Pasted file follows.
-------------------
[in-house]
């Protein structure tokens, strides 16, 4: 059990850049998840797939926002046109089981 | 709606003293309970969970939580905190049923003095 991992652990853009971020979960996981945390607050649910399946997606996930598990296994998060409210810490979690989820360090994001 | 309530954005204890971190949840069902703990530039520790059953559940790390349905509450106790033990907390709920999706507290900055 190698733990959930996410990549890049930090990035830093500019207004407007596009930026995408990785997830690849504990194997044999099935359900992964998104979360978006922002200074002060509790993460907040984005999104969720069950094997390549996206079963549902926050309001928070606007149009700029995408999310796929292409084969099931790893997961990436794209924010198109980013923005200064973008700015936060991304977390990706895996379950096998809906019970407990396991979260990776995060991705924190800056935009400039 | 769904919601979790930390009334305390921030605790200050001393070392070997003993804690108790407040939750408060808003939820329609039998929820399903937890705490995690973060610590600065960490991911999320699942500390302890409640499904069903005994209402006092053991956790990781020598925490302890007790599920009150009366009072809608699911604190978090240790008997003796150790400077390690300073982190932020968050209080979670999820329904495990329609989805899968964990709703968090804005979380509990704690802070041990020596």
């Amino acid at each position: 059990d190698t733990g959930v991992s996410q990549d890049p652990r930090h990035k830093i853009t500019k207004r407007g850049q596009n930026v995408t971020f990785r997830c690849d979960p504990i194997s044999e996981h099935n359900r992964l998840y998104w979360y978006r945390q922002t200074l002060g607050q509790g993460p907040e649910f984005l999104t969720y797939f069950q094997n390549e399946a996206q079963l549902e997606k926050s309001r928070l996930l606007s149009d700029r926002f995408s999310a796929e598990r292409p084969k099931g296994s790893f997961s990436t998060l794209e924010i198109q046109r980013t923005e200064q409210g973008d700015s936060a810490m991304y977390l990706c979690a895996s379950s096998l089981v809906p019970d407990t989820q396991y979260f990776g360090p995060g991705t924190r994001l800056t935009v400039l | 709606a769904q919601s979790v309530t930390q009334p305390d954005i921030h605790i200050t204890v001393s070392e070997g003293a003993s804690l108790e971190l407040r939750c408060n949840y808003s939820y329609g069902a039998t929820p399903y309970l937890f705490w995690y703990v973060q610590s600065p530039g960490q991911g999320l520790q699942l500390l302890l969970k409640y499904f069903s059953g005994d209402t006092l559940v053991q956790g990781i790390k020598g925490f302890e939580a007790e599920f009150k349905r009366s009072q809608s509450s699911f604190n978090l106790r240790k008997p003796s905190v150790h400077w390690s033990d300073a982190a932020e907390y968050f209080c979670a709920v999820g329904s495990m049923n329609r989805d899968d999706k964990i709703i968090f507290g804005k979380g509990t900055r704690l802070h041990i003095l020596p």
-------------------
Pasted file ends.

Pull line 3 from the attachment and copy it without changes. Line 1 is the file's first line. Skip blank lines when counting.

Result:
């Amino acid at each position: 059990d190698t733990g959930v991992s996410q990549d890049p652990r930090h990035k830093i853009t500019k207004r407007g850049q596009n930026v995408t971020f990785r997830c690849d979960p504990i194997s044999e996981h099935n359900r992964l998840y998104w979360y978006r945390q922002t200074l002060g607050q509790g993460p907040e649910f984005l999104t969720y797939f069950q094997n390549e399946a996206q079963l549902e997606k926050s309001r928070l996930l606007s149009d700029r926002f995408s999310a796929e598990r292409p084969k099931g296994s790893f997961s990436t998060l794209e924010i198109q046109r980013t923005e200064q409210g973008d700015s936060a810490m991304y977390l990706c979690a895996s379950s096998l089981v809906p019970d407990t989820q396991y979260f990776g360090p995060g991705t924190r994001l800056t935009v400039l | 709606a769904q919601s979790v309530t930390q009334p305390d954005i921030h605790i200050t204890v001393s070392e070997g003293a003993s804690l108790e971190l407040r939750c408060n949840y808003s939820y329609g069902a039998t929820p399903y309970l937890f705490w995690y703990v973060q610590s600065p530039g960490q991911g999320l520790q699942l500390l302890l969970k409640y499904f069903s059953g005994d209402t006092l559940v053991q956790g990781i790390k020598g925490f302890e939580a007790e599920f009150k349905r009366s009072q809608s509450s699911f604190n978090l106790r240790k008997p003796s905190v150790h400077w390690s033990d300073a982190a932020e907390y968050f209080c979670a709920v999820g329904s495990m049923n329609r989805d899968d999706k964990i709703i968090f507290g804005k979380g509990t900055r704690l802070h041990i003095l020596p």